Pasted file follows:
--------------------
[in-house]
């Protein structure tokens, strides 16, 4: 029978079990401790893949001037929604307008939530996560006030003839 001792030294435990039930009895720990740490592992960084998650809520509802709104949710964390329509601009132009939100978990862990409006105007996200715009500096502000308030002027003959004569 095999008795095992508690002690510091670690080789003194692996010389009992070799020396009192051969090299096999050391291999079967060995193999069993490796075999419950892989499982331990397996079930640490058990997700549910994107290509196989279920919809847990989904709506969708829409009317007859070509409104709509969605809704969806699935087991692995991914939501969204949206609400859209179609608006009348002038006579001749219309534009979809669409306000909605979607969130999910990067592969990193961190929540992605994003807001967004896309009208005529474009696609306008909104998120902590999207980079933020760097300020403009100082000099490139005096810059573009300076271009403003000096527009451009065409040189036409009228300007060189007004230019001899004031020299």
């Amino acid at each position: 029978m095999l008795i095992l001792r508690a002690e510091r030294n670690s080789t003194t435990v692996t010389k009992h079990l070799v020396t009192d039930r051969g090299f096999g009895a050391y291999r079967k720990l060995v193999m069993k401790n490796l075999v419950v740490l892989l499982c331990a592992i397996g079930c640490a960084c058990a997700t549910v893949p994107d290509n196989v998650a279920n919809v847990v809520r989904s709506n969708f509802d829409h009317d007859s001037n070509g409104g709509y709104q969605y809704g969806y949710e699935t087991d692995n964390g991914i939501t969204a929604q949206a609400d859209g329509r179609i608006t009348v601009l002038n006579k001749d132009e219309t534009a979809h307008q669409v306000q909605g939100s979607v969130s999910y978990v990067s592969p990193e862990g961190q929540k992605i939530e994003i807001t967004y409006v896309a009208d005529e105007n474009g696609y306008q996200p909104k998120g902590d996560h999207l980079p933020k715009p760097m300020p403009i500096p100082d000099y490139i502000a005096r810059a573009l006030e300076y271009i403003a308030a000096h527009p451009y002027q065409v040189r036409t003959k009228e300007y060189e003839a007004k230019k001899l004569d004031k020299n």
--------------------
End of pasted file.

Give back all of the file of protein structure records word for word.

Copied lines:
[in-house]
């Protein structure tokens, strides 16, 4: 029978079990401790893949001037929604307008939530996560006030003839 001792030294435990039930009895720990740490592992960084998650809520509802709104949710964390329509601009132009939100978990862990409006105007996200715009500096502000308030002027003959004569 095999008795095992508690002690510091670690080789003194692996010389009992070799020396009192051969090299096999050391291999079967060995193999069993490796075999419950892989499982331990397996079930640490058990997700549910994107290509196989279920919809847990989904709506969708829409009317007859070509409104709509969605809704969806699935087991692995991914939501969204949206609400859209179609608006009348002038006579001749219309534009979809669409306000909605979607969130999910990067592969990193961190929540992605994003807001967004896309009208005529474009696609306008909104998120902590999207980079933020760097300020403009100082000099490139005096810059573009300076271009403003000096527009451009065409040189036409009228300007060189007004230019001899004031020299």
């Amino acid at each position: 029978m095999l008795i095992l001792r508690a002690e510091r030294n670690s080789t003194t435990v692996t010389k009992h079990l070799v020396t009192d039930r051969g090299f096999g009895a050391y291999r079967k720990l060995v193999m069993k401790n490796l075999v419950v740490l892989l499982c331990a592992i397996g079930c640490a960084c058990a997700t549910v893949p994107d290509n196989v998650a279920n919809v847990v809520r989904s709506n969708f509802d829409h009317d007859s001037n070509g409104g709509y709104q969605y809704g969806y949710e699935t087991d692995n964390g991914i939501t969204a929604q949206a609400d859209g329509r179609i608006t009348v601009l002038n006579k001749d132009e219309t534009a979809h307008q669409v306000q909605g939100s979607v969130s999910y978990v990067s592969p990193e862990g961190q929540k992605i939530e994003i807001t967004y409006v896309a009208d005529e105007n474009g696609y306008q996200p909104k998120g902590d996560h999207l980079p933020k715009p760097m300020p403009i500096p100082d000099y490139i502000a005096r810059a573009l006030e300076y271009i403003a308030a000096h527009p451009y002027q065409v040189r036409t003959k009228e300007y060189e003839a007004k230019k001899l004569d004031k020299n």